Finally back at Raleigh Durham International Airport, I have the individual who comes to collect e from this woman take me outside where I slide into a waiting airport taxi. When the driver is unable to understand the address I try to give him, I just plug it into my phone and have my GPS issue the directions out loud. This isn’t a bad idea actually, as I can then be reasonably certain that we are taking the expected streets and I’m not getting the runaround. I mercifully get home at 1 AM, message all who care to let them know I’ve made it, and slide under the covers.

And that is the end of my wonderful trip to the state of Louisiana. As I said earlier in this entry, the question isn’t if but when I will return. Heck, maybe I’ll go and find my wife there. Ha, ha. That wrapped 2014, and I am ecstatic to see what kinds of excitement 2015 has in store. Hope your year has gotten off to a good start. More probably quicker than I know.

FRIENDS CAFE: Zydeco 1, Tight Crowds and Dancing

I think this day was the climax of my trip, in many respects. I had a lot of fun, got to enjoy a new kind of music, and expand my food repertoir a bit. Not to mention bouncing around a jam-packed building with random people.

Saturday, December 27

6 AM, Having already plugged the hearing aids in so that I wouldn’t miss the household’s early rising, I am called to action by a light knock at the door. Time for their usual coffee and morning chat. I have fun with this, feeling the correct balance being restored to my “caffeine stream”. It is no wonder that coffee is a multi-billion dollar industry in this country.

Feeling even more refreshed after a quick shower, I and they are relieved to discover that the deluge of rain (supposedly 7 inches) that had been forecast has really turned out to be more of a slightly unpleasant drip. I guess that we were going to give it a go anyway, given that we’d be leaving early and were bringing along the appropriate gear to protect said hearing aids, but definitely not having to deal with that kind of craziness is preferable.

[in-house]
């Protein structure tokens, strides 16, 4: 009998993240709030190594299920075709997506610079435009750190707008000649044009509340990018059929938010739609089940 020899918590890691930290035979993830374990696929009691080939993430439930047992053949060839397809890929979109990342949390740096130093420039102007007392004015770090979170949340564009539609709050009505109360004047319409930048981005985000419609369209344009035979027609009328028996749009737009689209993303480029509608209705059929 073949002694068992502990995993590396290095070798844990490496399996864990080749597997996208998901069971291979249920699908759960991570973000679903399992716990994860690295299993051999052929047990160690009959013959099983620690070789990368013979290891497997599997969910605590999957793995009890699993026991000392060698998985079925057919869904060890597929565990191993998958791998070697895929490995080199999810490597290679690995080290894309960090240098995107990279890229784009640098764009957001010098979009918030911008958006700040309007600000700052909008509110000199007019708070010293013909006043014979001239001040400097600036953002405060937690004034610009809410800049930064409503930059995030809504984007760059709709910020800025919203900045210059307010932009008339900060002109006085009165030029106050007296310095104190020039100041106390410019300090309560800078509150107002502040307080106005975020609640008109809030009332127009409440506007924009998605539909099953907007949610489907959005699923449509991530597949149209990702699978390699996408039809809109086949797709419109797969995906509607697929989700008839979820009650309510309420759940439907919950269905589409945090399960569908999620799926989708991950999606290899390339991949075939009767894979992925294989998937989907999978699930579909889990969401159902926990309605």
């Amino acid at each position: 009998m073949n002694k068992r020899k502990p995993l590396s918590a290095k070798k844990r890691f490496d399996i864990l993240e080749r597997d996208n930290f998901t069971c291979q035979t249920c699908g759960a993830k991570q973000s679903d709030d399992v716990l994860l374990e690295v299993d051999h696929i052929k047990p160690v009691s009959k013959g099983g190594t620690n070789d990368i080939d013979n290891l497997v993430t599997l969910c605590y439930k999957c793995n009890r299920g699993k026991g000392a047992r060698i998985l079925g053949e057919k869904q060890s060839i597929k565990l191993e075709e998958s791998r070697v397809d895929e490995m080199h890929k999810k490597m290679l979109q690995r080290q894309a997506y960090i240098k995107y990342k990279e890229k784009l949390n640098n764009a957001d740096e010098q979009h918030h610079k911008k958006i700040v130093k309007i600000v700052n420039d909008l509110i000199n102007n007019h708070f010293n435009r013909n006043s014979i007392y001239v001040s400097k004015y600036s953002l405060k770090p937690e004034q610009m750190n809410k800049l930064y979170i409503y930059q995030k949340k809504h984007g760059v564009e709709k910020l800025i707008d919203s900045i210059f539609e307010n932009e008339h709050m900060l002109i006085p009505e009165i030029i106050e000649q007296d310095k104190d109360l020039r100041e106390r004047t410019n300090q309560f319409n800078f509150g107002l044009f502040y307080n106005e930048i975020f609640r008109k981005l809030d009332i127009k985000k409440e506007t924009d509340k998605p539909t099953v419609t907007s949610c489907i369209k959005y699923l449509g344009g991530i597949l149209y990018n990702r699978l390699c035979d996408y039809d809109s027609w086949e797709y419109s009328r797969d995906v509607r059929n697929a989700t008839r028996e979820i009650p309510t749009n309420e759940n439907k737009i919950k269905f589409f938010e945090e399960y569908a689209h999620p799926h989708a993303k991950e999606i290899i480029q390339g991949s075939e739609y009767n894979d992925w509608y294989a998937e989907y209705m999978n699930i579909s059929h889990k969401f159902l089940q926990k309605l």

Into the car for the fairly short road to a town northeast of Lafayette called Breaux Bridge. I’ve heard of this place, because former Carolina Panthers quarterback Jake Delhomme originated here. We are visiting not for sports though, but for their famed music, called Zydeco. According to the Wikipedia article I read, this musical genre is fairly distinct to Southwestern Louisiana, and was invented by African Americans and Creoles in the area. The article goes on to state that the first recorded instance of this term (Zydeco) was by a country western group in 1929 called the Zydeco Skillet Lickers, and they had a song called “It Ain’t Gonna Rain No Mo”. Ironic title for our day’s likely outcome.

Our intended destination is a jumpin’ place called Café des Amis, from which I generated my title for these posts. Not only the building but its surrounding area are about as full of people as can possibly be, and then some. We have to connect to a long line and hope that maybe we will get inside. As we wait, we make friendly chatter with everyone around us.

“Do you know them?” I often asked the woman of our group, referring to the people to whom she speaks.

“Nope,” she replies: “I just started talking to them five minutes ago”.

Yup, it’s just that kind of place. Once inside, I even get to enjoy a little of that randomness myself when a woman pops out of the rocking masses and asks to dance with me. If I do this right and have chosen the correct photo, always an adventure for a blind man, you should see us standing there. IMG_1736 And now to something I do know for sure what I doing, I recorded an audio clip there as well. Great music and great musicians, Leroy Thomas and the Zydeco band. I hear they’re always wildly popular.

Soon enough, a table opens up and we sit to have breakfast. You always have to eat fairly quickly, as there are people pressing in on those seats as soon as you’ve finished. I opt for a yummy sausage, egg, and cheese croissant and some grits, I think, along with a glass of orange juice. I also try a piece of beignet, which was delicious. It tastes like a funnel cake that has been stuffed with eggs and such.

Once we finish, we prepare to exit this particular café. On our way out though, we come across someone to whom I am introduced who also happens to write a blog that focuses pretty heavily on travel. I like that the URL is A Road of My Own, and the title is Traveling Solo. I ask my friendly host a couple of times if she had known of this before striking up that conversation, but as usual she hadn’t known this individual at all. This is a definite, good coincidence.